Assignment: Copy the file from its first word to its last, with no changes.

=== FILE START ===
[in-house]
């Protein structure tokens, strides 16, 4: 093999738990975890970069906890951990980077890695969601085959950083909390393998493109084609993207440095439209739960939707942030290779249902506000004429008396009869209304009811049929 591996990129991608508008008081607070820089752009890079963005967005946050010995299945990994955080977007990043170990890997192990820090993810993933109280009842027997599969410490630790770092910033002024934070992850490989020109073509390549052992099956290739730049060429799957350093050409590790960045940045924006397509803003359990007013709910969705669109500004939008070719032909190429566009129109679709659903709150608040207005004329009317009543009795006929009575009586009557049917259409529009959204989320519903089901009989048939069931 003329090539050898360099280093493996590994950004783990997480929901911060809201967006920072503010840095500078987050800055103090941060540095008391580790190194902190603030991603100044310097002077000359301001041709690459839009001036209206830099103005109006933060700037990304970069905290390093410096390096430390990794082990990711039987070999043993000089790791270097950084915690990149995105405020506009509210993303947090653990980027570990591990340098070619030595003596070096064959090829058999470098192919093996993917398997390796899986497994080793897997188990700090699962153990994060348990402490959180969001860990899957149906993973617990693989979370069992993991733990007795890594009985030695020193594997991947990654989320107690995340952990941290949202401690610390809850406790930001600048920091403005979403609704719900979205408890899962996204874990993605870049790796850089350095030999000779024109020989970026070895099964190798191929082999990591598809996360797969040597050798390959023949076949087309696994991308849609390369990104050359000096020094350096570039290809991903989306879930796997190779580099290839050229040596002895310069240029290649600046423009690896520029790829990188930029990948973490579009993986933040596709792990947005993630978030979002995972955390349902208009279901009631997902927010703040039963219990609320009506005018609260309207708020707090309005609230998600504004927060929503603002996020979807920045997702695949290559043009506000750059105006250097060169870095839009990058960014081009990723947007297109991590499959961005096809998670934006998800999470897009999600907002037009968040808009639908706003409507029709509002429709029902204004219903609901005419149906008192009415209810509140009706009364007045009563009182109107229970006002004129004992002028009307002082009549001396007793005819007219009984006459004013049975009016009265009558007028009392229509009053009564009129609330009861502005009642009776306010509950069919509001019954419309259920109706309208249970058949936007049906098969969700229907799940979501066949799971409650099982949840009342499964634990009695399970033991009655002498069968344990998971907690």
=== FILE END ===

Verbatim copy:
[in-house]
């Protein structure tokens, strides 16, 4: 093999738990975890970069906890951990980077890695969601085959950083909390393998493109084609993207440095439209739960939707942030290779249902506000004429008396009869209304009811049929 591996990129991608508008008081607070820089752009890079963005967005946050010995299945990994955080977007990043170990890997192990820090993810993933109280009842027997599969410490630790770092910033002024934070992850490989020109073509390549052992099956290739730049060429799957350093050409590790960045940045924006397509803003359990007013709910969705669109500004939008070719032909190429566009129109679709659903709150608040207005004329009317009543009795006929009575009586009557049917259409529009959204989320519903089901009989048939069931 003329090539050898360099280093493996590994950004783990997480929901911060809201967006920072503010840095500078987050800055103090941060540095008391580790190194902190603030991603100044310097002077000359301001041709690459839009001036209206830099103005109006933060700037990304970069905290390093410096390096430390990794082990990711039987070999043993000089790791270097950084915690990149995105405020506009509210993303947090653990980027570990591990340098070619030595003596070096064959090829058999470098192919093996993917398997390796899986497994080793897997188990700090699962153990994060348990402490959180969001860990899957149906993973617990693989979370069992993991733990007795890594009985030695020193594997991947990654989320107690995340952990941290949202401690610390809850406790930001600048920091403005979403609704719900979205408890899962996204874990993605870049790796850089350095030999000779024109020989970026070895099964190798191929082999990591598809996360797969040597050798390959023949076949087309696994991308849609390369990104050359000096020094350096570039290809991903989306879930796997190779580099290839050229040596002895310069240029290649600046423009690896520029790829990188930029990948973490579009993986933040596709792990947005993630978030979002995972955390349902208009279901009631997902927010703040039963219990609320009506005018609260309207708020707090309005609230998600504004927060929503603002996020979807920045997702695949290559043009506000750059105006250097060169870095839009990058960014081009990723947007297109991590499959961005096809998670934006998800999470897009999600907002037009968040808009639908706003409507029709509002429709029902204004219903609901005419149906008192009415209810509140009706009364007045009563009182109107229970006002004129004992002028009307002082009549001396007793005819007219009984006459004013049975009016009265009558007028009392229509009053009564009129609330009861502005009642009776306010509950069919509001019954419309259920109706309208249970058949936007049906098969969700229907799940979501066949799971409650099982949840009342499964634990009695399970033991009655002498069968344990998971907690």